A fairly new player on the scene are institutional investors; many ready to pay with cash. The primary strategy is to turn property into rental homes. “There are many markets across the country where it makes sense to do that. The average rent will allow you to cash flow single family homes and that’s what these investors are looking at,” explained said Daren Blomquist, vice president of RealtyTrac. “You have many displaced families who still want to live in a single family home but are not qualified to buy yet. Interest rates are low and they’re getting out of the bond market and are looking for places to invest their money. Some of the best markets are showing a 10% return by renting out the property. And that’s just for the rental. The value of the property is going up as well.”
“We did a study of institutional purchases -10 properties or more in one month- and found they were up in places such as San Bernardino/Riverside but also up in Atlanta and parts of Florida,” said Blomquist. “Many of these investors started out in the west because that’s where the market bottomed out first. Now they are moving east as they run out of inventory in the western markets. Local investors might buy a Sandy-damaged property; rehab it and flip it at a much higher price.”
His advice. Be persistent. “You’re going to run into situations where your offer is one of many. But you’ll learn what types of offers are the successful ones. And, if possible, avoid the need to buy immediately. There will be foreclosed inventory entering the market that isn’t for sale yet but will be later this year and next year. And homebuilders are ramping up and that will balance out the the inventory,” said Blomquist.
And cash is still king. “If you can make an offer that’s not contingency-based, that’s a plus. A first time home buyer has that advantage over someone who has to sell their home first before buying,” he said.
Said Ken Fears, a senior economist at the National Association of Realtors: “Investors buying property are a concern. If you are someone coming in with all cash vs someone who has financing hurdles, that process will take longer. It also depends on the market. For the Wall Street investor, the spread has to be enough to make it worthwhile and there aren’t that many markets where that can be done. They need to keep the cost down and need to do it on a large scale basis.”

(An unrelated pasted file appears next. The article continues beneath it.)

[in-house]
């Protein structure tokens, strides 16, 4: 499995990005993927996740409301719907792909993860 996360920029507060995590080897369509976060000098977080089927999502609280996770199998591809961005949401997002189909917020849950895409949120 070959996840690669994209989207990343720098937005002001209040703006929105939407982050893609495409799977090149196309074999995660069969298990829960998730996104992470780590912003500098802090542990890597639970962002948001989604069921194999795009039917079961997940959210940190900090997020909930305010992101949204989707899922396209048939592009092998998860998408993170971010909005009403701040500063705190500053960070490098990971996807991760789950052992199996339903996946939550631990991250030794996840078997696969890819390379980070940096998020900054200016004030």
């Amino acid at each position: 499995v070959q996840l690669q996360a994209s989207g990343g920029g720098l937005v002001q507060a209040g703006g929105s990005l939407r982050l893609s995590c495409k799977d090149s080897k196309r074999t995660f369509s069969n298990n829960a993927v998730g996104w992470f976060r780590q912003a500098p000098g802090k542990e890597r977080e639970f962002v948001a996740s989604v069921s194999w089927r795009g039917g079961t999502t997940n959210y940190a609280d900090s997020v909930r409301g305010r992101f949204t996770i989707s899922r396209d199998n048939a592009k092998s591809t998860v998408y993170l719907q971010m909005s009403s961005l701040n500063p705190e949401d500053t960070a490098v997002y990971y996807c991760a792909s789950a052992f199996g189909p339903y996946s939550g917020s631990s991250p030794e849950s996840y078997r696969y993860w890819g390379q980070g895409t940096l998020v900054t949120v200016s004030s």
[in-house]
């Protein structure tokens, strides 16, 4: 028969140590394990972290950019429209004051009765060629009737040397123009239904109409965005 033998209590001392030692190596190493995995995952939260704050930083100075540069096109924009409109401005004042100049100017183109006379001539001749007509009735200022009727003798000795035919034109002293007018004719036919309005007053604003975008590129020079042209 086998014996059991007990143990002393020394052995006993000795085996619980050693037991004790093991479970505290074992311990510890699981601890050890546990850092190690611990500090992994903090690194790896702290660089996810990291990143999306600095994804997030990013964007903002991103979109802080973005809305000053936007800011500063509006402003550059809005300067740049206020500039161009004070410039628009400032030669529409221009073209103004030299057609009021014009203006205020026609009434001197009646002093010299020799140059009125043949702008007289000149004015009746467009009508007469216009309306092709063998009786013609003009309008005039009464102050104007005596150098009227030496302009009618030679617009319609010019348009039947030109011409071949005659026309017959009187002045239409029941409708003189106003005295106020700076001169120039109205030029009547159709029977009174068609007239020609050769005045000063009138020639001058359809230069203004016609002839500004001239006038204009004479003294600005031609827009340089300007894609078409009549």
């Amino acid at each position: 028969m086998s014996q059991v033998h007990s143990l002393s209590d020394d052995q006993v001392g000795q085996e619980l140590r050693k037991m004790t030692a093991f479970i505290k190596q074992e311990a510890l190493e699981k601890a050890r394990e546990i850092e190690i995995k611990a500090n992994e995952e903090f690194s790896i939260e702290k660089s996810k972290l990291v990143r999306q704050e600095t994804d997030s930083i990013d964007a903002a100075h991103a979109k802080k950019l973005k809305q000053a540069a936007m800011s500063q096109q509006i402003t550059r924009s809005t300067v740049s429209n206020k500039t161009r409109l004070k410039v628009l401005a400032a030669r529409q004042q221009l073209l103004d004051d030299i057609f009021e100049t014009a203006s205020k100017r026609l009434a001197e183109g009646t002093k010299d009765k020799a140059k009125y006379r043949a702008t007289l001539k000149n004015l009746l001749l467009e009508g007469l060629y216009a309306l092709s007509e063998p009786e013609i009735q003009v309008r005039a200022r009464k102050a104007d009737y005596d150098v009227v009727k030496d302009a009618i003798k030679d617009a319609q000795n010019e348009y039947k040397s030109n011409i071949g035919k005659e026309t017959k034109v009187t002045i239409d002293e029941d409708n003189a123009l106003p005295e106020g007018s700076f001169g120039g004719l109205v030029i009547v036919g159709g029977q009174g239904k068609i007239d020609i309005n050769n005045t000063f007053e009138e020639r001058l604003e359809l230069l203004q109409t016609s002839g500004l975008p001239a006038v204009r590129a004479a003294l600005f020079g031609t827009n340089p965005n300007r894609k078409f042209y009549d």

“There’s lots of competition out there and multiple offers are the norm,” said Fears. “I’ve heard of buyers waiving inspections. That’s never a good idea. You need too know what you are getting before you buy it. One can look at Sandy-type homes but if you’re a first-time buyer, you may not be able to get financing for that type of property. But if you can get the financing and can afford the insurance for these low lying areas, sure. The sweat equity option is a great one.”
A recent article in Forbes cites stats used by CoreLogic regarding institutional investors:
Institutions are most active in five states: Florida, Georgia, Arizona, Nevada and California. The metro area that had the most institutional activity in 2012 was Miami, Fla., with firms funding 30% of all sales. Single-family home prices for the Miami metro area rose about 11% in 2012. That figure includes distressed homes. Institutional investors accounted for 21% of all sales in Charlotte, N.C., 19% in Las Vegas, and 18% in Orlando.
Forbes also pointed to JPMorgan Chase, Colony Capital, a real estate equity company privately owned by billionaire Thomas Barrack, Waypoint Homes, Apollo Global Management, KKR & Co, and Oaktree Capital Group. The biggest player is Blackstone Group; claiming to have purchased $3 billion of houses that had been foreclosed.
For more info: